As I have been using C for over 30 years, I am glad that it is still very popular among embedded developers. Somehow, it has never been usurped by C++; it is unclear whether other languages, like Rust, might gain a greater foothold in due course. When I first learned C, it was only just beginning to be used for embedded programming. We had decided that offering training classes in embedded software development would be a good idea [as nobody else was doing it], so I really learned the language in order to teach it …
A good way to really get to grips with a subject is to be committed to teach it! We went about the planning of the training in a somewhat back to front manner: We decided on the dates for the first series of classes. We designed a brochure and planned the marketing. Only then did I start on developing the course. This venture was quite successful and I still claim that we were almost definitely the first to offer embedded programming training in Europe, if not the world!
In developing the course, I ensured that all the key topics were covered and I needed to consider how I might respond to all types of questions that I might be posed in the classes. Of course, I knew that I would inevitably get surprises and do a lot of “on the job” learning, but I endeavored to preempt many of them by checking out all the small details of the language.
I have always found C fascinating because it is quite a small language, but is very expressive. You can do almost anything in C. The hard bit is writing that code in a clear, readable and maintainable fashion – whilst still being efficient. Although I contend that a modern compiler helps with generating efficient code, understanding the details does help. I would like to suggest an example: the ++ and — operators. On the surface, these operators are very simple. Their job is to increment and decrement – add or subtract 1 from something. But that is far from the whole story …
First off, the operators come in two forms: preincrement and postinvrement [and the decrements]:
- ++i adds one to i and returns the result
- i++ returns the value of i and then increments i
This is quite straightforward and choosing the right one to form a more complex expression is not difficult. But, what if you are not using the returned result? Surely it does not then matter which one you use? Wrong. It does matter. A common situation where this arises:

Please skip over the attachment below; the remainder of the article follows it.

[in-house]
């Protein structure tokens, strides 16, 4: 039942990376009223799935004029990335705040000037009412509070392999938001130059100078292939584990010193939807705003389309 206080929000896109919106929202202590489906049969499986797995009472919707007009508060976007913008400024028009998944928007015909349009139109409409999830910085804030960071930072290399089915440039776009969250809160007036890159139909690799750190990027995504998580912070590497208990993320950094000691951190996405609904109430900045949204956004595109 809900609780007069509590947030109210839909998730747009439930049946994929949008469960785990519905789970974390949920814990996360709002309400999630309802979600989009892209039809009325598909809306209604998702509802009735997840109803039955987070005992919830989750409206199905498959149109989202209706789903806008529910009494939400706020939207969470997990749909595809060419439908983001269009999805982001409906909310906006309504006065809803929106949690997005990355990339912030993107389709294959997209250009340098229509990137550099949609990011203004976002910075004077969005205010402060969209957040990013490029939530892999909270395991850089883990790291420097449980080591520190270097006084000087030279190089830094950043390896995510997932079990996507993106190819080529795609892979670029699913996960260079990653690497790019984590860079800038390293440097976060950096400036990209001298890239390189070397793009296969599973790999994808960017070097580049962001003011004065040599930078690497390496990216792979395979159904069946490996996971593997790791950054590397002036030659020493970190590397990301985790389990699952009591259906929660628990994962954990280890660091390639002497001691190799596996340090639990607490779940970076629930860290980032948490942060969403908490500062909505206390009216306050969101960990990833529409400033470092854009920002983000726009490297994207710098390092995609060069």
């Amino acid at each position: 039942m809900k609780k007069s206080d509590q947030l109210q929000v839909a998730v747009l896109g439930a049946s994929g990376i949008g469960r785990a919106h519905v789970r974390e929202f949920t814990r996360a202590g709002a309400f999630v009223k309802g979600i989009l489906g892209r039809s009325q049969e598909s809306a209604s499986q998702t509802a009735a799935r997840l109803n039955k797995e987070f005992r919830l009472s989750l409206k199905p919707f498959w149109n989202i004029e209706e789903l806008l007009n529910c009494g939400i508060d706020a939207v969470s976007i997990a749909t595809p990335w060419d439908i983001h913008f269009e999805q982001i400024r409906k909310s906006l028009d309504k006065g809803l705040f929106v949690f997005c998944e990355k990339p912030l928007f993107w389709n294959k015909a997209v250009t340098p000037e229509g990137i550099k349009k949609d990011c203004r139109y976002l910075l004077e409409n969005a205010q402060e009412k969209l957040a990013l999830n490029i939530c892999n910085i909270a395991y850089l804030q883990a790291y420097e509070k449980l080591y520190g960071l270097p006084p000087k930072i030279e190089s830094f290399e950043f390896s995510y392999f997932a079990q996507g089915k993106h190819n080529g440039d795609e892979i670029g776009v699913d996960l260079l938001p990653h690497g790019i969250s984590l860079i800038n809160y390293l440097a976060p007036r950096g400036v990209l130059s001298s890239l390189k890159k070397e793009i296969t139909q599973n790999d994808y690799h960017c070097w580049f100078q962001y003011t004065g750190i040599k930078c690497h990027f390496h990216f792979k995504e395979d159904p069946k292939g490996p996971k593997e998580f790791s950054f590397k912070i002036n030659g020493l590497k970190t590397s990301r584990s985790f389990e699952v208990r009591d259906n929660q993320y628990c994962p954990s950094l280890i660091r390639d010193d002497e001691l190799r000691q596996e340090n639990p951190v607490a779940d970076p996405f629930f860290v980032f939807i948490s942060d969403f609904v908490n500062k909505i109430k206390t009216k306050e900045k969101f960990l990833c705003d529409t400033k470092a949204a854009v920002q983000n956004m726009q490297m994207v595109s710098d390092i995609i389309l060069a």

for (i=0; i<5; i++) ...
This loop would work just fine with i++ or ++i, so why does it matter? It matters because embedded developers are interested in more than just functionality – we are always interested in overheads. Think about what code might be compiled for each form of the expression. For ++i, the variable is simply incremented; for i++, the value needs to be stored somewhere and then the variable is incremented. This means that the post increment form needs some additional storage, which is an unwanted overhead.
Of course, for a simple integer, the overhead is quite small. But, if the variable were actually a complex C++ object, it might be a more serious matter. It can be argued that a good compiler would observe that the expression result is not needed and this code would be optimized away. I sincerely hope that this would be the case. However, it is sloppy programming to just rely on compiler optimization to address the ignorance or laziness of the programmer.
Another surprise with these operators is their behavior with simple objects that are not integers and the confusing one is pointers. Consider this code:
int *p; int a; p = a; // p points to a p++; // p now points to a
I am guessing that this should not hold any surprises for most C programmers, but it is worth pondering what is actually going on. Initially p holds the address of the first element of the array a. After incrementing, it holds the address of the second element. On a 32-bit CPU, these two address will be have values that differ by 4. So the i++ added 4 to the pointer. This is logical and sensible, as the operator “knows” the size of the data being pointed to. But it illustrates that “incrementing” does not mean adding 1.